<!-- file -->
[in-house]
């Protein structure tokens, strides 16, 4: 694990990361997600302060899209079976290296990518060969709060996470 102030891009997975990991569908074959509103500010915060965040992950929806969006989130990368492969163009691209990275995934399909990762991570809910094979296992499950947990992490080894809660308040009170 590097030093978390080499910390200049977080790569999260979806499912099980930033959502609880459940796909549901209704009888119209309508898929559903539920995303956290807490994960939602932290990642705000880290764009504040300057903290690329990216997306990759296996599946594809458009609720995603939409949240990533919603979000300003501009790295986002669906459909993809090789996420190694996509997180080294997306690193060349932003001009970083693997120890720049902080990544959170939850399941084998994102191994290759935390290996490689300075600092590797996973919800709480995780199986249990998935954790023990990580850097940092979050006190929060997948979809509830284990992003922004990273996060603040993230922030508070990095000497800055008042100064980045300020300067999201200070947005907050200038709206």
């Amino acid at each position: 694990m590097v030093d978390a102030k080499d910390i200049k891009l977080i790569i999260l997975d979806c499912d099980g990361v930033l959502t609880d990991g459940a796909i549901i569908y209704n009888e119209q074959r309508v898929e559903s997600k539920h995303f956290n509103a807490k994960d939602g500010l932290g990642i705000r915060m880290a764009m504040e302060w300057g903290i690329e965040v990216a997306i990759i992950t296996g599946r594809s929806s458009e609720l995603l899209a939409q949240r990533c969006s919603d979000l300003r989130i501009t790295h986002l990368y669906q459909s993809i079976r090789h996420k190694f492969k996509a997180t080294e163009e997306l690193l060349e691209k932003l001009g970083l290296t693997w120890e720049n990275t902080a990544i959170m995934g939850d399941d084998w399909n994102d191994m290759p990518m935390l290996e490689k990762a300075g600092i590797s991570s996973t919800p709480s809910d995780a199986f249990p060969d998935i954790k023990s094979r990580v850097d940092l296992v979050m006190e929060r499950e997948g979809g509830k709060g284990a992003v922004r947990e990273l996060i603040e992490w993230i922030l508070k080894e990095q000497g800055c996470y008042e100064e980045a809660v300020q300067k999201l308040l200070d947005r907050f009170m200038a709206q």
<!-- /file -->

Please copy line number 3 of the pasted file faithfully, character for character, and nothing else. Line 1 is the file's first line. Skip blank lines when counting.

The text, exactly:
């Amino acid at each position: 694990m590097v030093d978390a102030k080499d910390i200049k891009l977080i790569i999260l997975d979806c499912d099980g990361v930033l959502t609880d990991g459940a796909i549901i569908y209704n009888e119209q074959r309508v898929e559903s997600k539920h995303f956290n509103a807490k994960d939602g500010l932290g990642i705000r915060m880290a764009m504040e302060w300057g903290i690329e965040v990216a997306i990759i992950t296996g599946r594809s929806s458009e609720l995603l899209a939409q949240r990533c969006s919603d979000l300003r989130i501009t790295h986002l990368y669906q459909s993809i079976r090789h996420k190694f492969k996509a997180t080294e163009e997306l690193l060349e691209k932003l001009g970083l290296t693997w120890e720049n990275t902080a990544i959170m995934g939850d399941d084998w399909n994102d191994m290759p990518m935390l290996e490689k990762a300075g600092i590797s991570s996973t919800p709480s809910d995780a199986f249990p060969d998935i954790k023990s094979r990580v850097d940092l296992v979050m006190e929060r499950e997948g979809g509830k709060g284990a992003v922004r947990e990273l996060i603040e992490w993230i922030l508070k080894e990095q000497g800055c996470y008042e100064e980045a809660v300020q300067k999201l308040l200070d947005r907050f009170m200038a709206q």